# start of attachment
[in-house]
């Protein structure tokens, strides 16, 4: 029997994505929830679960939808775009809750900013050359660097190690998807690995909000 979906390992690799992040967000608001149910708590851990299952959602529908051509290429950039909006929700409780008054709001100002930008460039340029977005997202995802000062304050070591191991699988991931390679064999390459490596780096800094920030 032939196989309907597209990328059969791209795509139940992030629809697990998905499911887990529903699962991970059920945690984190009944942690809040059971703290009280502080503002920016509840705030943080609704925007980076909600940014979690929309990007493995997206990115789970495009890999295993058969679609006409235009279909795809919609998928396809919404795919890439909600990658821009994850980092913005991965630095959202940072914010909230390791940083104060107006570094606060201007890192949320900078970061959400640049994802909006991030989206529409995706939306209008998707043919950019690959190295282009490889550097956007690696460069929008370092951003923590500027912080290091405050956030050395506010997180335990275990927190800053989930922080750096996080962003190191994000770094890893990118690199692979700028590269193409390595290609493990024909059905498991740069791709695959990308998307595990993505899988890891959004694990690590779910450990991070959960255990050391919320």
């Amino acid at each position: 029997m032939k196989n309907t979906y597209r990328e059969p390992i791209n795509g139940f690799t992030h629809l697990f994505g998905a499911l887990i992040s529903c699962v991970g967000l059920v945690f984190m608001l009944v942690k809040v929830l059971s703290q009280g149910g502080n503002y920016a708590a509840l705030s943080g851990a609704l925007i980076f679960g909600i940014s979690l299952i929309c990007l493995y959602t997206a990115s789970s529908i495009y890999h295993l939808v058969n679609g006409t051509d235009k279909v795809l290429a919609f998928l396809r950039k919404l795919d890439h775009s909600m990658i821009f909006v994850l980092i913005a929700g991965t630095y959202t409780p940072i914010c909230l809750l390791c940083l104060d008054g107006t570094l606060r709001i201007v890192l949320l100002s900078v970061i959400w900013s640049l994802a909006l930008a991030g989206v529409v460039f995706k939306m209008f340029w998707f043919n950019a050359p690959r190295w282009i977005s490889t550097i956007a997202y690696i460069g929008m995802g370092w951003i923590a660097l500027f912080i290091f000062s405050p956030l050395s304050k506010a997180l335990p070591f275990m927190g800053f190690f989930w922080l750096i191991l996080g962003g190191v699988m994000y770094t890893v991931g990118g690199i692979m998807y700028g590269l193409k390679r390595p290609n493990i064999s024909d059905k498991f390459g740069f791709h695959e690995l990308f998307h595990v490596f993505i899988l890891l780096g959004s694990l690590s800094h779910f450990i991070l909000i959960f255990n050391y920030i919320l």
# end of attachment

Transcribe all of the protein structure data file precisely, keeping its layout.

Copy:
[in-house]
């Protein structure tokens, strides 16, 4: 029997994505929830679960939808775009809750900013050359660097190690998807690995909000 979906390992690799992040967000608001149910708590851990299952959602529908051509290429950039909006929700409780008054709001100002930008460039340029977005997202995802000062304050070591191991699988991931390679064999390459490596780096800094920030 032939196989309907597209990328059969791209795509139940992030629809697990998905499911887990529903699962991970059920945690984190009944942690809040059971703290009280502080503002920016509840705030943080609704925007980076909600940014979690929309990007493995997206990115789970495009890999295993058969679609006409235009279909795809919609998928396809919404795919890439909600990658821009994850980092913005991965630095959202940072914010909230390791940083104060107006570094606060201007890192949320900078970061959400640049994802909006991030989206529409995706939306209008998707043919950019690959190295282009490889550097956007690696460069929008370092951003923590500027912080290091405050956030050395506010997180335990275990927190800053989930922080750096996080962003190191994000770094890893990118690199692979700028590269193409390595290609493990024909059905498991740069791709695959990308998307595990993505899988890891959004694990690590779910450990991070959960255990050391919320």
């Amino acid at each position: 029997m032939k196989n309907t979906y597209r990328e059969p390992i791209n795509g139940f690799t992030h629809l697990f994505g998905a499911l887990i992040s529903c699962v991970g967000l059920v945690f984190m608001l009944v942690k809040v929830l059971s703290q009280g149910g502080n503002y920016a708590a509840l705030s943080g851990a609704l925007i980076f679960g909600i940014s979690l299952i929309c990007l493995y959602t997206a990115s789970s529908i495009y890999h295993l939808v058969n679609g006409t051509d235009k279909v795809l290429a919609f998928l396809r950039k919404l795919d890439h775009s909600m990658i821009f909006v994850l980092i913005a929700g991965t630095y959202t409780p940072i914010c909230l809750l390791c940083l104060d008054g107006t570094l606060r709001i201007v890192l949320l100002s900078v970061i959400w900013s640049l994802a909006l930008a991030g989206v529409v460039f995706k939306m209008f340029w998707f043919n950019a050359p690959r190295w282009i977005s490889t550097i956007a997202y690696i460069g929008m995802g370092w951003i923590a660097l500027f912080i290091f000062s405050p956030l050395s304050k506010a997180l335990p070591f275990m927190g800053f190690f989930w922080l750096i191991l996080g962003g190191v699988m994000y770094t890893v991931g990118g690199i692979m998807y700028g590269l193409k390679r390595p290609n493990i064999s024909d059905k498991f390459g740069f791709h695959e690995l990308f998307h595990v490596f993505i899988l890891l780096g959004s694990l690590s800094h779910f450990i991070l909000i959960f255990n050391y920030i919320l």